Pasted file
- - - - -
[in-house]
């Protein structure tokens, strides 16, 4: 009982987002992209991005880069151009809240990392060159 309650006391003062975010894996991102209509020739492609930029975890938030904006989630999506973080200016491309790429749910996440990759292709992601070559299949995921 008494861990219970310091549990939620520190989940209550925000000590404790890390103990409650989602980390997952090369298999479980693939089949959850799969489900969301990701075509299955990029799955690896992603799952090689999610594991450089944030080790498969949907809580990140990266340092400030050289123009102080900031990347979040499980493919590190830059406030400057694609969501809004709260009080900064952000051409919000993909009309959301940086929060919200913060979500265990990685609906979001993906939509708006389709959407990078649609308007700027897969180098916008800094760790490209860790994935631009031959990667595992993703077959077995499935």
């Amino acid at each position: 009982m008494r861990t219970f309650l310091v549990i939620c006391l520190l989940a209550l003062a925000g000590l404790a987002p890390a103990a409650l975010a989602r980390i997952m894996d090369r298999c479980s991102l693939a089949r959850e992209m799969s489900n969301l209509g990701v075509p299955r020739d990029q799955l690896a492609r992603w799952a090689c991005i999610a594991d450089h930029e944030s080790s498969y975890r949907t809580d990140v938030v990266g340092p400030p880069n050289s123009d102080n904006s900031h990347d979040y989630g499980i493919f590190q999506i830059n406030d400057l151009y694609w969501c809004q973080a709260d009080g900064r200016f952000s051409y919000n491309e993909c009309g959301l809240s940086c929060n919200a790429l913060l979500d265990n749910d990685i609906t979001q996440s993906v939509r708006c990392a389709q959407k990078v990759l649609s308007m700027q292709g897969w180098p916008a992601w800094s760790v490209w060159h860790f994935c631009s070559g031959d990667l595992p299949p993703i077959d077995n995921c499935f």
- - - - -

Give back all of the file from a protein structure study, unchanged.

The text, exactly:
[in-house]
């Protein structure tokens, strides 16, 4: 009982987002992209991005880069151009809240990392060159 309650006391003062975010894996991102209509020739492609930029975890938030904006989630999506973080200016491309790429749910996440990759292709992601070559299949995921 008494861990219970310091549990939620520190989940209550925000000590404790890390103990409650989602980390997952090369298999479980693939089949959850799969489900969301990701075509299955990029799955690896992603799952090689999610594991450089944030080790498969949907809580990140990266340092400030050289123009102080900031990347979040499980493919590190830059406030400057694609969501809004709260009080900064952000051409919000993909009309959301940086929060919200913060979500265990990685609906979001993906939509708006389709959407990078649609308007700027897969180098916008800094760790490209860790994935631009031959990667595992993703077959077995499935």
């Amino acid at each position: 009982m008494r861990t219970f309650l310091v549990i939620c006391l520190l989940a209550l003062a925000g000590l404790a987002p890390a103990a409650l975010a989602r980390i997952m894996d090369r298999c479980s991102l693939a089949r959850e992209m799969s489900n969301l209509g990701v075509p299955r020739d990029q799955l690896a492609r992603w799952a090689c991005i999610a594991d450089h930029e944030s080790s498969y975890r949907t809580d990140v938030v990266g340092p400030p880069n050289s123009d102080n904006s900031h990347d979040y989630g499980i493919f590190q999506i830059n406030d400057l151009y694609w969501c809004q973080a709260d009080g900064r200016f952000s051409y919000n491309e993909c009309g959301l809240s940086c929060n919200a790429l913060l979500d265990n749910d990685i609906t979001q996440s993906v939509r708006c990392a389709q959407k990078v990759l649609s308007m700027q292709g897969w180098p916008a992601w800094s760790v490209w060159h860790f994935c631009s070559g031959d990667l595992p299949p993703i077959d077995n995921c499935f």